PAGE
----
Having problems with methylation can lead to high histamine levels, which can be problematic for someone who has a histamine intolerance.  Proper methylation is important for breaking down histamine.  In fact, if you recall, one of the enzymes which helps to break down histamine is called N-methyl transferase (HNMT), which uses S-adenosyl-L-methionine (SAMe) as the methyl donor and transfers this methyl group to the histamine molecule (6) [6].  As a result, impaired methylation can lead to greater levels of histamine.

Histamine, Thyroid Health, and Autoimmunity

There have been a few studies involving histamine and thyroid health.  One study conducted on neonatal rats showed that the thyroid hormones could be involved in the regulation of the levels of brain histamine by regulating the number of brain mast cells (7) [7].  Another study looked at the effects of histamine H1- and H2-receptor antagonists on the pituitary-thyroid axis, and showed that histamine might be able to physiologically regulate TSH and prolactin secretion through H2 receptors in the anterior pituitary (8) [8].

With regards to autoimmunity, histamine has an effect on dendritic cells, immunoregulatory cells, T-cell polarization and cytokine production, and thus can play a role in immune system disorders, including autoimmune conditions (9) [9].  Another journal article discusses how histamine can play a role in the pathogenesis of autoimmune conditions (10) [10].  Histamine apparently affects the Th1/Th2 cytokine balance (11) [11].  I have spoken about this in a past blog post entitled “The Role of Cytokines In Autoimmune Thyroid Conditions [12]“, as I discussed how Hashimoto’s Thyroiditis is typically a Th1 dominant condition, while Graves’ Disease is usually a Th2 dominant condition.  In any case, this study has to do with atopic asthma, which is associated with an increase in the number of Th2 cytokines and a decrease in the number of Th1 cytokines, and the authors mentioned that histamine enhances the secretion of Th2 cytokines and inhibits the production of Th1 cytokines.  So based on this information it is possible that increased histamine levels might shift the balance towards Th2 dominant conditions such as Graves’ Disease.  I did come across one older study which showed that there may be an abnormality in the H-2 receptors in Graves’ disease suppressor T lymphocytes, which can play a role in the development of Graves’ Disease (12) [13].

In addition, histamine may have an impact in the pathogenesis of brain diseases which are associated with inflammatory conditions, such as multiple sclerosis, Alzheimer’s disease, and Parkinson’s disease, possibly by increasing pro-inflammatory cytokines, as well as levels of something called inducible nitric oxide synthase, also known as iNOS (13) [14].  This form of nitric oxide can in turn lead to the formation of free radicals which can damage neurons ((13) [14].  Just to summarize, histamine can lead to neuroinflammation due to the release of pro-inflammatory cytokines and nitric oxide.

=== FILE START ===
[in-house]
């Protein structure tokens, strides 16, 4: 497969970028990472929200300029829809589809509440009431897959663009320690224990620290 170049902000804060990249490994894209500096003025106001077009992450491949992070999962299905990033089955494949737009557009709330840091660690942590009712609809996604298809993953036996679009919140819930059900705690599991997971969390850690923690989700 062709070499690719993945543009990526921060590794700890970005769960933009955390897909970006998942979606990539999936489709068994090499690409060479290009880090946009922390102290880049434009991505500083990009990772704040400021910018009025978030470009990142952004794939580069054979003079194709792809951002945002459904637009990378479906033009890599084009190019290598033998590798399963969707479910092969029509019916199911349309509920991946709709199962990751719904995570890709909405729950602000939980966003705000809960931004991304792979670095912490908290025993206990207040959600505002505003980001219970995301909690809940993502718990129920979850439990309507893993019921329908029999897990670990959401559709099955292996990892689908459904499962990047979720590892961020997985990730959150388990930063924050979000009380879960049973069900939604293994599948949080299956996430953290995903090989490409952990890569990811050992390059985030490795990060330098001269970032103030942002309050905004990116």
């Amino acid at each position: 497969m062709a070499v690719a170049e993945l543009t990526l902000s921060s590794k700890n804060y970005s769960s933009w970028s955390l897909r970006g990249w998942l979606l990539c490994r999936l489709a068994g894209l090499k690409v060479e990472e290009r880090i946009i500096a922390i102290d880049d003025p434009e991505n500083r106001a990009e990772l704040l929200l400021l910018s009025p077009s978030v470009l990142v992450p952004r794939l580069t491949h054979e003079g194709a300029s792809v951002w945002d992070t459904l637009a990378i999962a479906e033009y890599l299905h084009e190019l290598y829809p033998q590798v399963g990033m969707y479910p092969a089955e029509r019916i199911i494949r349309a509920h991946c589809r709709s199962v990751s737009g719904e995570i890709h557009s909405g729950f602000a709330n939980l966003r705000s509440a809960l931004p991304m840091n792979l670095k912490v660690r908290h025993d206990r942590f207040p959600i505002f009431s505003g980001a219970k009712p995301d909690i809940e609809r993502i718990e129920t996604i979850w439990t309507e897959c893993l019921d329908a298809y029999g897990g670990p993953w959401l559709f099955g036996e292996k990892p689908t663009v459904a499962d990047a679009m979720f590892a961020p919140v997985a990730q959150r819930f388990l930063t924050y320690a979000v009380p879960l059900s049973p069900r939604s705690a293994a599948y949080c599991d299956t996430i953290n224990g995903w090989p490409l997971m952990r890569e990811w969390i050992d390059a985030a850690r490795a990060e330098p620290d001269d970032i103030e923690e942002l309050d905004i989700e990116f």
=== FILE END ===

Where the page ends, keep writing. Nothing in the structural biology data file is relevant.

Is There a Natural Treatment Solution For Histamine Intolerance?

If someone has a histamine intolerance, they should try to minimize their consumption of foods high in histamine.  In addition, taking certain nutritional supplements can help to minimize the effects of histamine.  One of these is vitamin C, which is a cofactor for DAO.  And so in addition to eating foods high in vitamin C, supplementing with vitamin C can be a safe and effective method of minimizing the effects of histamine.  Other cofactors of DAO include vitamin B6 and copper (14) [1].  But probably the most effective in helping with histamine intolerance is quercetin, as there is plenty of evidence which shows that quercetin effectively blocks histamine (15) [15] (16) [16] (17) [17].  In fact, one study showed that quercetin is potent enough to suppress the anaphylactic reaction associated with peanuts (18) [18].  Keep in mind that this study was conducted on rats, and so if you or anyone you know has a peanut allergy and think that taking quercetin will allow you to safely eat peanuts I would think twice before trying this.

Of course eating low histamine foods and taking nutrients such as vitamin C, vitamin B6, copper, and quercetin won’t cure the histamine intolerance.  As I mentioned earlier, intestinal dysbiosis could be the cause of histamine intolerance.  And so if someone has problems with dysbiosis then this needs to be corrected, and doing so might correct the histamine intolerance.  I also briefly mentioned how methylation is important to break down histamine, and so if someone has impaired methylation then this needs to be addressed.

In summary, histamine is a chemical which plays a role in inflammation, and numerous factors can lead to higher histamine levels than one can tolerate.  The enzyme diamine oxidase (DAO) is the main enzyme which breaks down histamine, and so factors which inhibit this enzyme can cause high levels of histamine.  Intestinal dysbiosis and impaired methylation are factors which need to be considered for anyone who has histamine intolerance.  Thyroid hormones can potentially regulate the levels of histamine by effecting the number of mast cells, and so this also needs to be considered.  In addition, there is some evidence that histamine can play a role in the pathogenesis of autoimmune conditions, and might be more common in Th2 dominant conditions.